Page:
Progress to Iran nuclear talks hampered

2013-02-05 17:41

Dubai - Iran and world powers announced new talks on Tehran's nuclear programme on 26 February, but hopes of progress after Tuesday's announcement were tempered when an Iranian official said the West's goal in talking was to undermine the Islamic republic.

First word of the meeting, to be held in Kazakhstan, came in comments from Iran's Supreme National Security Council to state news agency IRNA.

Later, a spokesperson for EU Foreign Policy Chief Catherine Ashton said she hoped to make progress in allaying concerns about a programme Iran denies has a military purpose.

Both sides said the widely expected appointment to meet was made on Tuesday by Iran's deputy nuclear negotiator Ali Bagheri and EU counterpart Helga Schmid.

However, there were immediate signs from Iran, which holds a presidential election in June, that powerful figures were sceptical of their worth.

Western powers say Iran may be close to having the capacity to build a nuclear weapon, though Tehran insists it is seeking only electricity.

The US and its allies, which have imposed tough economic sanctions, are keen to show progress on an overall agreement for curbing and monitoring Iran's nuclear activities - not least because Israel, seeing itself especially threatened, has warned it could mount a pre-emptive attack.

A spokesperson for Ashton, who represents the five permanent UN Security Council members plus Germany, said: "She hopes that the talks will be productive and that concrete progress can be made towards a negotiated solution to meet the international community's concerns about the Iranian nuclear programme."

Western ‘arrogance’

But comments by Abdollah Haj-Sadeghi, a representative of Supreme Leader Ayatollah Ali Khamenei to Iran's elite Islamic Revolutionary Guard Corps (IRGC), indicated continued differences of opinion in Tehran; those may limit the prospect of narrowing the dispute with the West at the talks in Almaty, the first of their kind since negotiators met in Moscow in June.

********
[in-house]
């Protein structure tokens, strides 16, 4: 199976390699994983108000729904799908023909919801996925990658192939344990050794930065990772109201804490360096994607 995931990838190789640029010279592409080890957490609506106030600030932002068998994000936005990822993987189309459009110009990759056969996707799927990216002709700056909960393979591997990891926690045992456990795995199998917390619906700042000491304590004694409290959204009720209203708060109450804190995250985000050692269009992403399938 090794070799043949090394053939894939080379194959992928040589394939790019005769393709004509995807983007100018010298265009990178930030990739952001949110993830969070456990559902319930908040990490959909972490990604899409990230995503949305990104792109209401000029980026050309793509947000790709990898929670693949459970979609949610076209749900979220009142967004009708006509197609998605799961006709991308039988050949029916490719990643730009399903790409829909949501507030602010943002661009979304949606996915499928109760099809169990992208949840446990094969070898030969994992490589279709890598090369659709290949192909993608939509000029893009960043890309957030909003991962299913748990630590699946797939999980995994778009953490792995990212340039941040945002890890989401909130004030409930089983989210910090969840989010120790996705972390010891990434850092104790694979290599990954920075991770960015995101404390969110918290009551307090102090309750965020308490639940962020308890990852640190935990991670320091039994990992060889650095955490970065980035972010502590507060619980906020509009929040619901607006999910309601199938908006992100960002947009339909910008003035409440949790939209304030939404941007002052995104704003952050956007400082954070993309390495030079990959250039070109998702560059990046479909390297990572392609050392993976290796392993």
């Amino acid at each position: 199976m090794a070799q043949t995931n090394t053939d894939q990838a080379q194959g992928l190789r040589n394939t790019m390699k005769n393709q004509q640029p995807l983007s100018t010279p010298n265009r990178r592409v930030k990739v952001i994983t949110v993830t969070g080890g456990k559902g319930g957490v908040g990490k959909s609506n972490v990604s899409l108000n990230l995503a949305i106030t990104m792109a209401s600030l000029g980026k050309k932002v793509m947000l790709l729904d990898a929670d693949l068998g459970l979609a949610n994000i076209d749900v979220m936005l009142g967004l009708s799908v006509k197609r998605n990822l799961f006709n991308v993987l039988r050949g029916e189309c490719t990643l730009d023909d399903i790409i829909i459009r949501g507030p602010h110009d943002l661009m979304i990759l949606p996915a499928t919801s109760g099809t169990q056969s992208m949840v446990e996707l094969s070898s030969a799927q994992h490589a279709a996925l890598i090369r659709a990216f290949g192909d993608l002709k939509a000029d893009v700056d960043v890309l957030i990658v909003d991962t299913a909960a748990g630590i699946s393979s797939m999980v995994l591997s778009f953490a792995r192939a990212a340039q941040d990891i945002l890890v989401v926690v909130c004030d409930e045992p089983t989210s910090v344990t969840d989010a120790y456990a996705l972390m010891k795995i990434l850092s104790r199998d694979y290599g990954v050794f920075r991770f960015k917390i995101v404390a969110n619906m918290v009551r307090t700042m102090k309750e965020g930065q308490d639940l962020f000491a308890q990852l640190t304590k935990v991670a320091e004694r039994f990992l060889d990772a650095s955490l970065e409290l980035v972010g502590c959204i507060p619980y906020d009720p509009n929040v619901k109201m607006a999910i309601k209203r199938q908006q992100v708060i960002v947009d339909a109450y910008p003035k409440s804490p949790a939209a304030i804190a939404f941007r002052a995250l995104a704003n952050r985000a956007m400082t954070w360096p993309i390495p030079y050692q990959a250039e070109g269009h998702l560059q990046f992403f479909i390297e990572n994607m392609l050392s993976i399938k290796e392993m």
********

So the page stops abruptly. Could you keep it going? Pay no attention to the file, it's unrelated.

"They will never want real dialogue and negotiations," Haj-Sadeghi was quoted as saying by the ISNA news agency, addressing religious students in the theological centre of Qom.

"Their goal is to inhibit the Islamic revolution. If they can't eliminate the Islamic revolution, they want to weaken and inhibit this revolution," he said. "A revolution with a religious nature cannot reconcile itself with arrogance."

Iranian officials often use the term "arrogant" to denote Western nations. It was not immediately clear whether he was referring to the continuing process of negotiation with the six world powers, known as the P5+1, or to the prospect of direct negotiations with the US, Iran's main adversary.

Haj-Sadeghi's remarks contrasted with those of Iranian Foreign Minister Ali Akbar Salehi, who said in Berlin on Monday that he was "optimistic" regarding what he saw as a new approach from the US regarding Iran.

Shashank Joshi, a senior fellow and Middle East specialist at the Royal United Services Institute, said the mixed messages reflected Iran's "fragmented" political system, in which power is divided between elected and unelected bodies.

"Haj-Sadeghi's comments are consistent with a widely held Iranian view: That sanctions are less about the nuclear issue and more about regime change," Joshi said.

"He may therefore have been repeating a standard line rather than responding to Salehi."

Many Iranian leaders may be wary of entering talks that quickly collapse, Joshi said.

"Some of this rhetoric is therefore a way of managing expectations, and pushing responsibility for failure back on to the West," he said.

  • stewart.garner.9 - 2013-02-05 18:52

    tell usa and teh rest of the wol to et rid of their nuclear weapons first.look what usa did to japan and now they want to point fingers at iran?

      gary.landman - 2013-02-05 20:21

      Stewart, thats like a criminal saying "tell the citizens to disarm themselves first, then we will stop using weapons in robberies and holdups" etc. Nor very logical of you.

  • cindy.vanwyk.92 - 2013-02-05 22:16

    Why can a small country like israel have nukes, but iran cant... and who is making the rules?

      avremel.niselow - 2013-02-06 06:41

      The reason is simple, Iran is a fundamentalist dictatorship which has repeatedly declared its intention to wipe another country off the map. Israel is not.

  • Amarisca Oguz - 2013-02-06 13:57

    Its easy for America to make these countries look like the Dogs, because while they are defending them selfs,America goes behind their backs stealing their oil! America is the Devils playground! face the facts!

  • pages:
  • 1